0424 082 024 megan@dindindi.com.au



A drum circle is a group of people who’ve gathered together, using drums and percussive instruments to create a musical experience.
…the experience isn’t always about the drum or the music per se.
Depending on what type of drum circle you have chosen to attend, may determine the outcome of the participation. See our article ‘How do I choose a drum circle?’ for details on the different types of drum circles.
In the course of facilitating many workshops and drum circles, I can honestly say, no two are ever the same. And no amount of planning can ever make them the same – that’s the joy of music. And therefore no ‘outcome’ is ever the same, even for the same participant. As a participant, some of my most enjoyable experiences have been in the circles of the ‘community open jam’ style, where there is limited if any facilitation, and rhythms can simply be started by any participant, and everyone simply joins in with their own jam. But lot’s of people like to be facilitated; told what to do and when to do it, and sometimes that’s easier when you’re new to drumming.
Drum circles can be lots of fun, and the outcomes are varied:
• Maybe as a participant who’s drummed before, you might find you can practice your technique. Looking at how your hands use the space on your drum, better varying the tones and slaps that you’re achieving on your drum.
• As a new participant, there are no rules, so you can start to experience what it’s like to drum without having the expectation of achieving a certain rhythm which would be the expectation of a ‘class’ situation.
• I can provide a medium for self expression, in a safe environment.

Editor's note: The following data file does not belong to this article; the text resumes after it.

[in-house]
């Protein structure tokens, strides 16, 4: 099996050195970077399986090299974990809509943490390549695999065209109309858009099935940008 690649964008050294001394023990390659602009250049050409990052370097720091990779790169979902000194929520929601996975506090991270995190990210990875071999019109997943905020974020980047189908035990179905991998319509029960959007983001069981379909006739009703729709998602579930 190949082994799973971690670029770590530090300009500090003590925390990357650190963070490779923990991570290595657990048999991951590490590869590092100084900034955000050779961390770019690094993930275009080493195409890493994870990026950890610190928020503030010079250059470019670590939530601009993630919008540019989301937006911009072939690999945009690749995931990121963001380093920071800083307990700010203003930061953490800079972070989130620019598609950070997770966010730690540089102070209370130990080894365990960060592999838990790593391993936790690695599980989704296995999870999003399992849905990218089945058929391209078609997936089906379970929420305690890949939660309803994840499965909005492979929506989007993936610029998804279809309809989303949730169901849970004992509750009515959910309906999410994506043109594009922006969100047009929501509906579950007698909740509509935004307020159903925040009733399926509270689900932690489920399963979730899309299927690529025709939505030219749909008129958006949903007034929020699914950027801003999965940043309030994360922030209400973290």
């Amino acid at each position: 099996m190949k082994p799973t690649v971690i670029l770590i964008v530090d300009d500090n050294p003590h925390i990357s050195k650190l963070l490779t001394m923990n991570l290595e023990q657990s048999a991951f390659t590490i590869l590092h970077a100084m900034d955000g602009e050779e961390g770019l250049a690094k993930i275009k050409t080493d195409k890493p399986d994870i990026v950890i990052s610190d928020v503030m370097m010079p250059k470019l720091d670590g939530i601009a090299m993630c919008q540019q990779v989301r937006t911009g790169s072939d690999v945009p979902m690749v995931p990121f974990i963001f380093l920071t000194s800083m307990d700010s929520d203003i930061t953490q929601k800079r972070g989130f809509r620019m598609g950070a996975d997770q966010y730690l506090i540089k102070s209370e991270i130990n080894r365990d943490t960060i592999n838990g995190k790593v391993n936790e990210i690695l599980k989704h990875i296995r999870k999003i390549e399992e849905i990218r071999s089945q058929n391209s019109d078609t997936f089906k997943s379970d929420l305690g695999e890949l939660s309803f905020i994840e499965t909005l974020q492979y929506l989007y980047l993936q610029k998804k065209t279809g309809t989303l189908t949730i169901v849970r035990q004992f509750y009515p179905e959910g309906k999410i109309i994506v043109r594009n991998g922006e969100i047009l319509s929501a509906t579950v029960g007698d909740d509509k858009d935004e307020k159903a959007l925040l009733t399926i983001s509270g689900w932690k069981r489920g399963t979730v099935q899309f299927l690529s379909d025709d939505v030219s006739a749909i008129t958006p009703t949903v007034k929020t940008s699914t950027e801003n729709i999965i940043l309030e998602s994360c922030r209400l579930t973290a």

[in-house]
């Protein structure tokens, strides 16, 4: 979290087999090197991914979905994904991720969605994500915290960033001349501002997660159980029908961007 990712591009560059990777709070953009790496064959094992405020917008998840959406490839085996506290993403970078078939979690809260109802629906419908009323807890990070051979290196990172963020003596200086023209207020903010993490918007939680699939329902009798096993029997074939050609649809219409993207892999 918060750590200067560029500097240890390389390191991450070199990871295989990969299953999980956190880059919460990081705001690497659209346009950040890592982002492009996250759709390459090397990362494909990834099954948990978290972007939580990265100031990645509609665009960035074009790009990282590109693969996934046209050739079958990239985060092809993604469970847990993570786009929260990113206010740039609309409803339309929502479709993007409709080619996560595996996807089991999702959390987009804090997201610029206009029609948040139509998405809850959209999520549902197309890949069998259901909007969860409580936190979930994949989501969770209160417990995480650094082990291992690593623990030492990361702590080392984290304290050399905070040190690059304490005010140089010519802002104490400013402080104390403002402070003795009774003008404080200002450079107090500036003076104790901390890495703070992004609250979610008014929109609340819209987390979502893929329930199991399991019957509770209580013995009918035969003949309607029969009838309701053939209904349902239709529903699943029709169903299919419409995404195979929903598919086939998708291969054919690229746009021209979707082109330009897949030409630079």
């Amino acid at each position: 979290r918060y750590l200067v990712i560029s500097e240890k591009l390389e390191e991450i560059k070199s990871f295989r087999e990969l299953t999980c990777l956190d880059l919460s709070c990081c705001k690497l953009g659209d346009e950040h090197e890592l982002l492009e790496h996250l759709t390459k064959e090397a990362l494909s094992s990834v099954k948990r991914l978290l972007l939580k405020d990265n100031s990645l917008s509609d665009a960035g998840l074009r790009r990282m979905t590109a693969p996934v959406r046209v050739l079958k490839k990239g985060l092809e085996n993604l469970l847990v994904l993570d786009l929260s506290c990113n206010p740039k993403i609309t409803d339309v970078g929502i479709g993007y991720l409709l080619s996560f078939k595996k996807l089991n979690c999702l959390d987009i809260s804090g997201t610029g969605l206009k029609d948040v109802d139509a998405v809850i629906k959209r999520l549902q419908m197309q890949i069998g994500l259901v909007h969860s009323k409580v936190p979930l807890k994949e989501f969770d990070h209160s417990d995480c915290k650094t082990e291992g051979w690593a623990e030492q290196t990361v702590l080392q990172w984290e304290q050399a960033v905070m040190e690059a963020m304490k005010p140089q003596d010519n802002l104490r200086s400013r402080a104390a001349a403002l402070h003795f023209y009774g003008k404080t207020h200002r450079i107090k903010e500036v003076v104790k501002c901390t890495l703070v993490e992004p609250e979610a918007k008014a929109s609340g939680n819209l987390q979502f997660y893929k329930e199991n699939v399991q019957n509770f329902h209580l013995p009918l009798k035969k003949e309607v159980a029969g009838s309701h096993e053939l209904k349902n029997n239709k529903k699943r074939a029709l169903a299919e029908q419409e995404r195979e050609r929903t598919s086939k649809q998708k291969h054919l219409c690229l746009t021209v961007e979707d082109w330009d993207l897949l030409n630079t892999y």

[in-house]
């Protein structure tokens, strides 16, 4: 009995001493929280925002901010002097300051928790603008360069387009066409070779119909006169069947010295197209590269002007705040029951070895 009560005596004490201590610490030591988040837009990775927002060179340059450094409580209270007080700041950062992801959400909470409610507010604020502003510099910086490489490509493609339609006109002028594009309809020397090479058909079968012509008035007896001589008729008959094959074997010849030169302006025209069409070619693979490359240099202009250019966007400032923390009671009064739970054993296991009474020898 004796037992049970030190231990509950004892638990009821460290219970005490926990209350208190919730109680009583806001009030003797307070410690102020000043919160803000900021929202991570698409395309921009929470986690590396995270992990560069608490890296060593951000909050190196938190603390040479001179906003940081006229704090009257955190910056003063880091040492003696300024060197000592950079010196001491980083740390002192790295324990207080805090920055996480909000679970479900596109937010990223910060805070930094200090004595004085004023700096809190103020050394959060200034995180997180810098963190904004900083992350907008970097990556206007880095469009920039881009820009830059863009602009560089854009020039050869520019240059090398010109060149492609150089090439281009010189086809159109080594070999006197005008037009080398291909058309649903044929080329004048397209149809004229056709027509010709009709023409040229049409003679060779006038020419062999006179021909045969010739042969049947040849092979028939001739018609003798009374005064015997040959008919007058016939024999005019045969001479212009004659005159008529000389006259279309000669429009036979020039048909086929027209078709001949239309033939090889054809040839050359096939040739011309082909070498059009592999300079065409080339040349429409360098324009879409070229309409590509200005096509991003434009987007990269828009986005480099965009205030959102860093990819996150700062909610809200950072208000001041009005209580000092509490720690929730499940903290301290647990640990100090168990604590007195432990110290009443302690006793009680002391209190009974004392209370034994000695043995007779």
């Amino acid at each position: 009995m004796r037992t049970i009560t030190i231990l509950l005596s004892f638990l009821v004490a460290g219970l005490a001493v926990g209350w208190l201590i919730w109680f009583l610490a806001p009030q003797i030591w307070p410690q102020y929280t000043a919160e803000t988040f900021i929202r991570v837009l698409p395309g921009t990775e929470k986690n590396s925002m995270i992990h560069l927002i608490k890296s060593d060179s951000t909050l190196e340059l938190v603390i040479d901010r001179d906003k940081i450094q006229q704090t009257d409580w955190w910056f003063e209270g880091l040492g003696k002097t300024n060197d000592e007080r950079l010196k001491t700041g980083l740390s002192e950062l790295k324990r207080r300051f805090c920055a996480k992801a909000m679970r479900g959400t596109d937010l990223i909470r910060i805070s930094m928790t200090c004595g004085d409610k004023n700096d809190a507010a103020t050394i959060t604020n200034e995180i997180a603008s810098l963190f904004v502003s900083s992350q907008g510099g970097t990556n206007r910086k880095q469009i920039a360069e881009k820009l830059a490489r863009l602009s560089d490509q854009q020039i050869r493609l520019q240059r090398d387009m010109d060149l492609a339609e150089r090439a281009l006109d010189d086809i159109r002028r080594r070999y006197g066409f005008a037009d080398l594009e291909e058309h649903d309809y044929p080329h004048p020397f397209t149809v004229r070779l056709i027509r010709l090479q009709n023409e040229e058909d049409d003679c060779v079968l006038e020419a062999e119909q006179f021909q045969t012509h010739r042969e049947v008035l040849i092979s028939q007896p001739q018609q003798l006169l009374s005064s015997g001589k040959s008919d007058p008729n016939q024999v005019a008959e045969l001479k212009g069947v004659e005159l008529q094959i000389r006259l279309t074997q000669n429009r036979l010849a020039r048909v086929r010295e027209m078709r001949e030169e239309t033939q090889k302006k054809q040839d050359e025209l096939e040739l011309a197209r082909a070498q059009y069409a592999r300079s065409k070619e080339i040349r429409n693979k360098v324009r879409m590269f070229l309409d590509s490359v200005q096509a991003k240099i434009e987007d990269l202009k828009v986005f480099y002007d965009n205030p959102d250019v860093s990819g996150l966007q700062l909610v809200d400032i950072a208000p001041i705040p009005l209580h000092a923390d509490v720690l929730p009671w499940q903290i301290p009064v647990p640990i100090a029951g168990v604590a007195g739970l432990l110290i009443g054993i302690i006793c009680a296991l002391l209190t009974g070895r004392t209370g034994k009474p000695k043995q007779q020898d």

• You may find that you can experiment with ‘soloing’ or finding your own patterns and rhythms. Look for the open spaces in the rhythm. Or don’t! Join in with the participants around you and create a heavy groove. But be careful; if you note them constantly changing rhythms, maybe they are trying to play something different to those around them, and you should take note of that.
• Many people speak of finding a meditative state of mind. I’m not going all voodoo on you, but think about the idea that within a drum circle you’re likely to play a repetitive rhythm, and can really get into that groove. So much so that you stop thinking about it, and your mind starts to slow and calm. I find I receive this feedback more from newer drummers than more experienced; maybe it’s because it’s new, and they haven’t experienced it before, and maybe it’s because they’re not caught up in trying to achieve anything special, other than drum.
• Imagine the social benefits of being part of a drum circle; meeting new people, being part of a group that is trying to achieve something as a whole, but with no expectation of what that is. Everything eventually works together.
• Recreational or more relaxed drum circles are about relaxing, being in the moment and working with the group. Many people speak about how they felt their day to day stresses just drifting away, and being able to really just enjoy the rhythm of the drum and the music being created. One participant emailed me this: “Thanks Megan. I enjoyed tonight. A bit out of rhythm but fun! Was feeling a bit *&% , but about half an hour after class my horrible mood lifted right off me. I’m glad I went. It fixed it.”
• Drumming creates connection – yes, it does. You are naturally connected in that group, because you are creating something together. Don’t believe me? Give it a go, you’ll be surprised.
• There are many health benefits reported to be connected with drumming. This in itself would require a whole article, so we’ve found this summary that you might rather read.
Can I just say here, each type of drum circle may not be for everyone. Explore the various types of circles, and choose one that suits you, or the mood you’re in at the time. (Remember to check out our blog, ‘How do I choose a drum circle?’) Some experienced drummers find the more open style of drumming with no ethnic basis frustrating, the lack of direction and traditional rhythms just not for them. And that’s ok. And other jammers prefer to simply be in the moment, be themselves and let go, and therefore they might be looking for a more community based style event with less direction and no ethnically specific rhythms. It’s all good. It’s about choosing something you’re interested in, and joining that community, joining that tribe, and getting finding your groove.

Join the tribe
Find your groove

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